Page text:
Report shows Muslim-American terrorism cases continued to drop in 2017

Charles Kurzman
Charles Kurzman (photo by Jason Smith)

A new report by a professor at UNC-Chapel Hill documents a continuing decline in the number of Muslim-Americans associated with violent extremism in 2017. The total for the first year of the Trump administration continued a downward trend that was visible in the final year of the Obama administration.

The report, published annually since 2010 by the Triangle Center on Terrorism and Homeland Security, offers systematic evidence on the pressing issue of terrorism. Data from past reports has been cited in Congressional testimony, White House policy documents, judicial proceedings, national and international media, and scholarly work on the subject.

Just over half of the 34 Muslim-Americans associated with violent extremism in 2017 traveled or attempted to travel to join militants in Syria and Iraq, and the Philippines. Since 2012, a total of 78 Muslim-Americans have been identified as joining militants abroad, according to the report. More than half of these individuals have since been killed or detained.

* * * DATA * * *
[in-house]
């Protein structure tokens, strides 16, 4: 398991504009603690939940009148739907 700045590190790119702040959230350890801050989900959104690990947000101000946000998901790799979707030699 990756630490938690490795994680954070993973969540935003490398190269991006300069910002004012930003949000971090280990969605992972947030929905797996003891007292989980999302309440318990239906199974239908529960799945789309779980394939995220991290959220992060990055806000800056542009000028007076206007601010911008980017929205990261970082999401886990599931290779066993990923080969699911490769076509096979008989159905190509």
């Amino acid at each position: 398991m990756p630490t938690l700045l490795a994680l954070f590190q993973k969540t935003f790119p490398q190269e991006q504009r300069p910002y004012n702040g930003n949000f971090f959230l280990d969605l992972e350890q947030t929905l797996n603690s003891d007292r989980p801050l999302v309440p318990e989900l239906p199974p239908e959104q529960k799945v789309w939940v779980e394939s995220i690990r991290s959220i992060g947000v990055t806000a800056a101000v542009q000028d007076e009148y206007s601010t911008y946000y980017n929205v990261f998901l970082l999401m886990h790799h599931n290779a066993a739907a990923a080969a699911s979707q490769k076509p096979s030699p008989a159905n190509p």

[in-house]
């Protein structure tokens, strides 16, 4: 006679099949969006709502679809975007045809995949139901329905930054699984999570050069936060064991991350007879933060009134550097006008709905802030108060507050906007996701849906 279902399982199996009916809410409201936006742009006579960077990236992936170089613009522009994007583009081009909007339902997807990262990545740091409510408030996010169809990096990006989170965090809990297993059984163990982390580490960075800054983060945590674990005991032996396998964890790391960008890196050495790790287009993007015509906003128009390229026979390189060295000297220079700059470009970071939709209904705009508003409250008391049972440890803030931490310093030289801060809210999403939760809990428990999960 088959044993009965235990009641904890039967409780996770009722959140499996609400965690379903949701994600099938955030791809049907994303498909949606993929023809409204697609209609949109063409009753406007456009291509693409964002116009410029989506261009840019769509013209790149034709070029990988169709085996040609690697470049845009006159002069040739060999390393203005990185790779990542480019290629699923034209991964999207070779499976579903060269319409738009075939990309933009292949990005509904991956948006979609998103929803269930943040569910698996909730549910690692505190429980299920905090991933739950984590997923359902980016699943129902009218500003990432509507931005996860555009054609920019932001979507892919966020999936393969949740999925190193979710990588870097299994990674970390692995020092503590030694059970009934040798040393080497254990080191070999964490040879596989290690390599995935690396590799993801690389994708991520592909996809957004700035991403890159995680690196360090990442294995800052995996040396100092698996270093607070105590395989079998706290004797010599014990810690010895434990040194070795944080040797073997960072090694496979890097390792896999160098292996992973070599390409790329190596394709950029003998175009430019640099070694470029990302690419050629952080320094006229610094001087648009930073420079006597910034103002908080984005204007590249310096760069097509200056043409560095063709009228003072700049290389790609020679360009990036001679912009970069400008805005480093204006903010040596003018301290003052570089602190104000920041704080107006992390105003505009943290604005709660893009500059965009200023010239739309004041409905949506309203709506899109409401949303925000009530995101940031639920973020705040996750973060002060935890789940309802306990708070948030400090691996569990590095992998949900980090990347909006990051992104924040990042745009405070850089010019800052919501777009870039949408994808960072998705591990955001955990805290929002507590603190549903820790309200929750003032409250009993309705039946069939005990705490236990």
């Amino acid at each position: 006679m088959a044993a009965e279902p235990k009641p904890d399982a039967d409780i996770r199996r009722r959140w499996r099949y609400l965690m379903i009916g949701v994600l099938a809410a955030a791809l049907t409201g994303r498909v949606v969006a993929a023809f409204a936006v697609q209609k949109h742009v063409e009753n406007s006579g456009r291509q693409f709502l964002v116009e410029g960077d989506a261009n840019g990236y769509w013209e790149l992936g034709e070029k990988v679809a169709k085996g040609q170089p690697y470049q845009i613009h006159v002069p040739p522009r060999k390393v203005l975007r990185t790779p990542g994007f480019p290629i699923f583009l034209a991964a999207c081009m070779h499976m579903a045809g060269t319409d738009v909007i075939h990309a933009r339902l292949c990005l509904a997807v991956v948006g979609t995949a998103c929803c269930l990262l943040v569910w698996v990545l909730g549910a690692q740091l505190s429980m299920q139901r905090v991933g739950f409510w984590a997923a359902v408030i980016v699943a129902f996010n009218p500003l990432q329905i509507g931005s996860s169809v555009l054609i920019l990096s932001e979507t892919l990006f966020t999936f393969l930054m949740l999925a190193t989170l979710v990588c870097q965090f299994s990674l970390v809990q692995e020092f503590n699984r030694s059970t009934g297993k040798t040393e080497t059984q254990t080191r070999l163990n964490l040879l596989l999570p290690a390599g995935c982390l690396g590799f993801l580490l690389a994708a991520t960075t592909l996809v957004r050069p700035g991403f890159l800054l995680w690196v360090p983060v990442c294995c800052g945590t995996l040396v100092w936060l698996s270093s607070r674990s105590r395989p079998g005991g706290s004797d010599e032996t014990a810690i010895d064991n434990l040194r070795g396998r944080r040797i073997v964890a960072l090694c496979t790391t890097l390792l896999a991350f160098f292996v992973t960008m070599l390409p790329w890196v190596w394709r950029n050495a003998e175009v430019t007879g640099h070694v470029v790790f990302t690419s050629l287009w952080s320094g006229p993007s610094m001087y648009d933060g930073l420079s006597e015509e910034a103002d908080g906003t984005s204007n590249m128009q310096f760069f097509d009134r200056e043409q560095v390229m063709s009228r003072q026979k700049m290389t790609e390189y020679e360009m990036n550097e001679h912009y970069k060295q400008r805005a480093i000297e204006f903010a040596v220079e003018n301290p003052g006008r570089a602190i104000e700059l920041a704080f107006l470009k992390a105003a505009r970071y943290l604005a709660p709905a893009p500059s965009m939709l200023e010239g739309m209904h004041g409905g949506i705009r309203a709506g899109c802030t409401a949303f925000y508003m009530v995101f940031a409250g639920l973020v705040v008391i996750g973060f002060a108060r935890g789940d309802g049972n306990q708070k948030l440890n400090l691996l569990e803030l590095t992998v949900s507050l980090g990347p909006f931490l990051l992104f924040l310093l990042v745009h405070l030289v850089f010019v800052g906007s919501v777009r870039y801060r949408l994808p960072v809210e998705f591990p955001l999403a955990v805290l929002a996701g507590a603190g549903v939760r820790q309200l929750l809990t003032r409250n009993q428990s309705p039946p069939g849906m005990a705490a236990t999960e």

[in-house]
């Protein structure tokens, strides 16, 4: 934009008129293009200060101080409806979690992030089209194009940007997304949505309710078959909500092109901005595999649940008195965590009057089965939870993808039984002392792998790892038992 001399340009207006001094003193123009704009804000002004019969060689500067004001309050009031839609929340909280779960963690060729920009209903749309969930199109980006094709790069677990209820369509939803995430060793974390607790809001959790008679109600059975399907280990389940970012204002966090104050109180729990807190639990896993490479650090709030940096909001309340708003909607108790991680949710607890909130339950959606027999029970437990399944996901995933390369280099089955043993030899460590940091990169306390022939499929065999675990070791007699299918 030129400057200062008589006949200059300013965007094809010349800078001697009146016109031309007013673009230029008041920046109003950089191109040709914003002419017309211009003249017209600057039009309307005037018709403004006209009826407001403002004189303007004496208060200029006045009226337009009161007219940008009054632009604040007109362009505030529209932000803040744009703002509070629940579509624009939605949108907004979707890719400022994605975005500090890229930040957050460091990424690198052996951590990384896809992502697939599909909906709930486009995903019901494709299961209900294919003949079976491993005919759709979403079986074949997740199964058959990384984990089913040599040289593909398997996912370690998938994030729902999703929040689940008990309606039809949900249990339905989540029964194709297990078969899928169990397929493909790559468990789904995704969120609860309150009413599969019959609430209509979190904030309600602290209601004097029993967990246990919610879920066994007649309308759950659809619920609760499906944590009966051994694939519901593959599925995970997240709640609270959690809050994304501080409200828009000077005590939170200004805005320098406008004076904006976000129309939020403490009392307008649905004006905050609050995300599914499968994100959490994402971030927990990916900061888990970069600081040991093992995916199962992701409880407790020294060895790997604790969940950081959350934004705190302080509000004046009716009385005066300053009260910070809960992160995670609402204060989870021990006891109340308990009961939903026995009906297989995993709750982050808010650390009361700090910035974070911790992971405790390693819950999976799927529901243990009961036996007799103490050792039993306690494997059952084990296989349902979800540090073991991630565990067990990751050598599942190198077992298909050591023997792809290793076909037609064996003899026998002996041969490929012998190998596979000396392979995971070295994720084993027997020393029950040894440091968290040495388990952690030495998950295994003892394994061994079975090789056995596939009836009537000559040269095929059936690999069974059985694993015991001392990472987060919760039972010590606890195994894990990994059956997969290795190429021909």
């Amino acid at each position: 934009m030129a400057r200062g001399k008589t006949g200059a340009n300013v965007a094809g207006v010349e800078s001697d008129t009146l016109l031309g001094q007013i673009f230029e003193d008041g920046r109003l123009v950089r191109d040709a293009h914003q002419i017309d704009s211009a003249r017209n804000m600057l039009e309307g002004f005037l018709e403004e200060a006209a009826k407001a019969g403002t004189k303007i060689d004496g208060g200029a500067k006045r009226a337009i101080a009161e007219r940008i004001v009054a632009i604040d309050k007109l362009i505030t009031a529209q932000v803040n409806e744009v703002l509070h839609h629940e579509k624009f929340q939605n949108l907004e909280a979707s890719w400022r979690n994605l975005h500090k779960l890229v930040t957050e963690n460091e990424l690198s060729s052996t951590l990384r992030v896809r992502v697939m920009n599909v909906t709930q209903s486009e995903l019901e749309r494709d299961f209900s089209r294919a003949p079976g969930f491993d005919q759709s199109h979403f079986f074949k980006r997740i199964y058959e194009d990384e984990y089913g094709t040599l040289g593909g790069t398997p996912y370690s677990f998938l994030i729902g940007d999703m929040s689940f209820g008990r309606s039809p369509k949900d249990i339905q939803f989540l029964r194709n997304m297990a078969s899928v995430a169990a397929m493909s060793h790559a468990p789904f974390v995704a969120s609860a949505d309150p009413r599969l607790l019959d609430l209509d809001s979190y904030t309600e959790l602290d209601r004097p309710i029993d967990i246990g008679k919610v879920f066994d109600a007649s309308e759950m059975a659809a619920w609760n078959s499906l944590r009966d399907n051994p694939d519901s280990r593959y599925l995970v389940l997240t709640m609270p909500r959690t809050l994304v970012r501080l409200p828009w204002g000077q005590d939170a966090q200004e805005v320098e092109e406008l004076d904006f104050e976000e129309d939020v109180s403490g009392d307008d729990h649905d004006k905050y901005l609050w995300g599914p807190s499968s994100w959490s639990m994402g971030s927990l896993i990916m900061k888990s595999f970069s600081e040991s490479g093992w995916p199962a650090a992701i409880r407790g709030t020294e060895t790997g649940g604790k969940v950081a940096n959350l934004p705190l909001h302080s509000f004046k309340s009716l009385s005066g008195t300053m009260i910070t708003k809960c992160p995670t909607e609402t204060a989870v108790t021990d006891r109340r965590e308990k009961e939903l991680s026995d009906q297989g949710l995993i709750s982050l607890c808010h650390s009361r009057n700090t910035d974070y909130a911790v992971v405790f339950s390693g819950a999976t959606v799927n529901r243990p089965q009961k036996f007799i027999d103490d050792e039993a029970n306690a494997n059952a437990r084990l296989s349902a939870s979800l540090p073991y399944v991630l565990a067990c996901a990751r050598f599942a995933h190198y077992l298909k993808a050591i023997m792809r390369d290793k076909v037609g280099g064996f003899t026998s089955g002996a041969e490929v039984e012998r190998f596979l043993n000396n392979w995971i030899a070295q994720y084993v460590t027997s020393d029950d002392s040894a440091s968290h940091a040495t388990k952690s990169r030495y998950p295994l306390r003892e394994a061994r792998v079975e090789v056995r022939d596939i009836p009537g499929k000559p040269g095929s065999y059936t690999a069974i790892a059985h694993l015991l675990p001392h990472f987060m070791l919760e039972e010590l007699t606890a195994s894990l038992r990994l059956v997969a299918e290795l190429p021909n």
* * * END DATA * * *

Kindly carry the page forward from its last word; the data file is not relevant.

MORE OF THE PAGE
“During his presidential campaign, Donald Trump promised to root out supposed networks of support for Muslim extremism in the United States, but we have not seen evidence of such networks during his first year in office,” said Charles Kurzman, a professor of sociology at UNC-Chapel Hill and author of the report. “At the same time, Trump’s anti-Muslim rhetoric and policies have not triggered a backlash of violent extremism, as some feared.”

Kurzman noted that Muslim-American extremists have caused 140 deaths in more than 16 years since September 11, 2001. Over the same period, there have been approximately 260,000 murders in the United States, and 267 lives were lost in mass shootings in 2017 alone. This figure does not include the victims of Muslim-American extremists.

David Schanzer, director of the Triangle Center on Terrorism and Homeland Security, said, “This year’s report calls into question the theory that the defeat of ISIS in Syria and Iraq will lead to greater levels of threat in the West as foreign fighters leave previously held ISIS territory.”

Schanzer continued, “Over time, it appears that threat levels in the U.S. increase when hot civil wars rage abroad, but ebb when foreign insurgencies are addressed.”

The full report is available at The data on which the report is based can be accessed at